Review: Sparks fly at the O2 Institute

  • Art rock pioneers Sparks take the roof off the O2 Institute on September 24th 2017
  • Russell Mael explains the Birmingham connection with Sparks
  • Support came from Mister Goodnite

If the steely gazed Ron Mael gets up from behind his keyboard to proffer a smile and a speech, along with brother Russell to a rapturous audience, then it’s clear we’re witnessing something pretty special. A million sticks of dynamite could not have raised the roof any higher than the wildly enthusiastic Institute crowd. Sparks flew and two thousand devotees of their gloriously unique synth pop art rock hung on screaming.


Bounding on stage dressed in what could easily be Russian sailor uniforms and straight into ‘What the Hell is it This Time?’,  from the new album Hippopotamus, the song is a powerful reminder that Sparks have lost none of their musical and lyrical resonance. An uplifting pile-driving refrain; reminiscent of a fist pumping repeatedly on a table, powers on as the brothers Mael, backed by a band tighter than Ron’s tie, waste no time in exposing us to their singular world view – “It’s you again, it’s you again, you get on my nerves.” We’re only one song in and already there’s a deliciously surprised glint forming in Russell’s eyes and a half smile to match as he realises this is going to be an almighty gig.

With a musical legacy spanning five decades, new album Hippopotamus is their twenty second release, Sparks effortlessly flit from classic to classic. A couple of tracks from 1974’s Propaganda album, ‘Propaganda’ and ‘At Home, At Work, At Play’, are lovingly introduced by Russell with thanks to the Birmingham heritage of producer Muff Winwood who also produced Kimono My House.


The title track from the new album is almost jarring in its eccentricity both lyrically and in construction but that’s what makes Sparks so essential. Seamlessly slipping through disco, pop, cabaret and rock like it’s the most natural musical progression there is, and of course for Sparks it’s as natural as the hippo and painting by Hieronymus Bosch found in their pool.

Highlights mid-set include the uproarious paean to slacker-dom ‘Dick Around’, from Hello Young Lovers, as Russell shows off his impossible vocal dexterity with his falsetto tones manfully whipping through the wickedly verbose song and the mournful ‘Never Turn Your Back on Mother Earth’, another song from Propaganda. By this time audience and band are locked in a tight embrace of mutual awe. The cute half-smile twitching on Russell’s face has morphed into a full on grin.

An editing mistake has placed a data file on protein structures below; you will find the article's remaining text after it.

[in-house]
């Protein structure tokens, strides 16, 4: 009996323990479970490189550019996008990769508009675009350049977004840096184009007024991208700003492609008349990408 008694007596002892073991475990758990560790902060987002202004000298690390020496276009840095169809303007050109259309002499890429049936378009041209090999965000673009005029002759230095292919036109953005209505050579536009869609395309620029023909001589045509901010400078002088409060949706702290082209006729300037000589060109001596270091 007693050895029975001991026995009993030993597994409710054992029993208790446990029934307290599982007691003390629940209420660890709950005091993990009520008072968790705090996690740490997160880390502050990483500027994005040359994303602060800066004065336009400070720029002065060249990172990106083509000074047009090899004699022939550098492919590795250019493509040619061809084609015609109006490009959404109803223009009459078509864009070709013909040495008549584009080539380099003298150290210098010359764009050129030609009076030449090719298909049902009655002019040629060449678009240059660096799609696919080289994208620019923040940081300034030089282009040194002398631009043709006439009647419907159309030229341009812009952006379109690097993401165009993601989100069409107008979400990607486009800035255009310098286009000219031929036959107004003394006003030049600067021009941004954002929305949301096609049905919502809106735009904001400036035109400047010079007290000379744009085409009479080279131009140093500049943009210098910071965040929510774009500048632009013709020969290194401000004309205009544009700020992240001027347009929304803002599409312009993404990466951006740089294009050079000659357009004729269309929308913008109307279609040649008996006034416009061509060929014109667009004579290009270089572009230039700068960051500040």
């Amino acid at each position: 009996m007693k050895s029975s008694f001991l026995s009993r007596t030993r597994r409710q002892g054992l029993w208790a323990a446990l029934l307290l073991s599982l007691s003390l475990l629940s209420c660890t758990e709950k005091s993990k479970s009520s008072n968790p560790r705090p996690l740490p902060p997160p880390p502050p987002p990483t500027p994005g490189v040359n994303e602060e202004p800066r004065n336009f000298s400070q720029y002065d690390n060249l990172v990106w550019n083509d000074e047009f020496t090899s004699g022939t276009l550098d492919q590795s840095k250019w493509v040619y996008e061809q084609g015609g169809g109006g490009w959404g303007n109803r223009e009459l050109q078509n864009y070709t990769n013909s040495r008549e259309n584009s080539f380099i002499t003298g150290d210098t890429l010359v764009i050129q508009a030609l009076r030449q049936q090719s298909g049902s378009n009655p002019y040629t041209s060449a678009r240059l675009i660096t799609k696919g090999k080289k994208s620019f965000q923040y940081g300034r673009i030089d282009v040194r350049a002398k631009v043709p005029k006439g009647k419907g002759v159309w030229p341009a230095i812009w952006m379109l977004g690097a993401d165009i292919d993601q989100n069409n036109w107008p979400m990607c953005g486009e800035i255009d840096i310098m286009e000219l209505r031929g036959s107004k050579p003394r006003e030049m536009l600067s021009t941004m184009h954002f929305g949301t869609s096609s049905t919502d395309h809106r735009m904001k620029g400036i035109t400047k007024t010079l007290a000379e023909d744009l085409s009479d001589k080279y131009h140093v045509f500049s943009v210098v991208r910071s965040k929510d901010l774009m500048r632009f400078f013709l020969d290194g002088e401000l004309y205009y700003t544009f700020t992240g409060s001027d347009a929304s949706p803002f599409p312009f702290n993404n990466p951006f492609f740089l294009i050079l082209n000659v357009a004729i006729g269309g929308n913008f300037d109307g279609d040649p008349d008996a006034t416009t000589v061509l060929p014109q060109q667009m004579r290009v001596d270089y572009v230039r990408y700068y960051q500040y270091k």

Sparks may have an astonishing back catalogue but there will always be two songs that stand out and just as it feels like this show can’t get any better, boom! they hit us with them, ‘The Number One Song in Heaven’ and ‘This Town Ain’t Big Enough for Both of Us’. This is the nuclear option for Sparks and a joyous crowd dutifully explodes. Biggest surprise is Ron emerging front of stage and breaking out in a bout of epileptic dancing as sharp as his sinister smile.

The boys encore with ‘Johnny Delusional’, a product of their collaboration with Franz Ferdinand, a rampaging synthesis of indie pop angst followed by our favourite Sparks track ‘Amateur Hour’, from Kimono My House, containing one of the seventies greatest guitar riffs, delightful keyboard frills and off kilter lyrics, perfect Sparks. It’s clear neither band nor audience ever want this to end, but after several minutes of mutual appreciation one of the best performances in the city this year is over. “Amateur Hour goes on and on” but not long enough.

Support came from Mister Goodnite who mixed cool samples with Vegas lounge style vocals, which we’re certain sounds great on record, but with only Tyler Parkford on stage and an audience hyped up for Sparks it all got a little lost. Tyler is the keyboard player in Sparks live backing band.

Mister Goodnite

Photographs by Paul Reynolds

Giles Logan

"Reviewer, previewer and writer of just about anything. Can usually be found with my eyeballs plugged into sleazy 70’s exploitation cinema or riding an antique bike around Harborne. I have no issue with being bought pints or accepting bribes of any sort."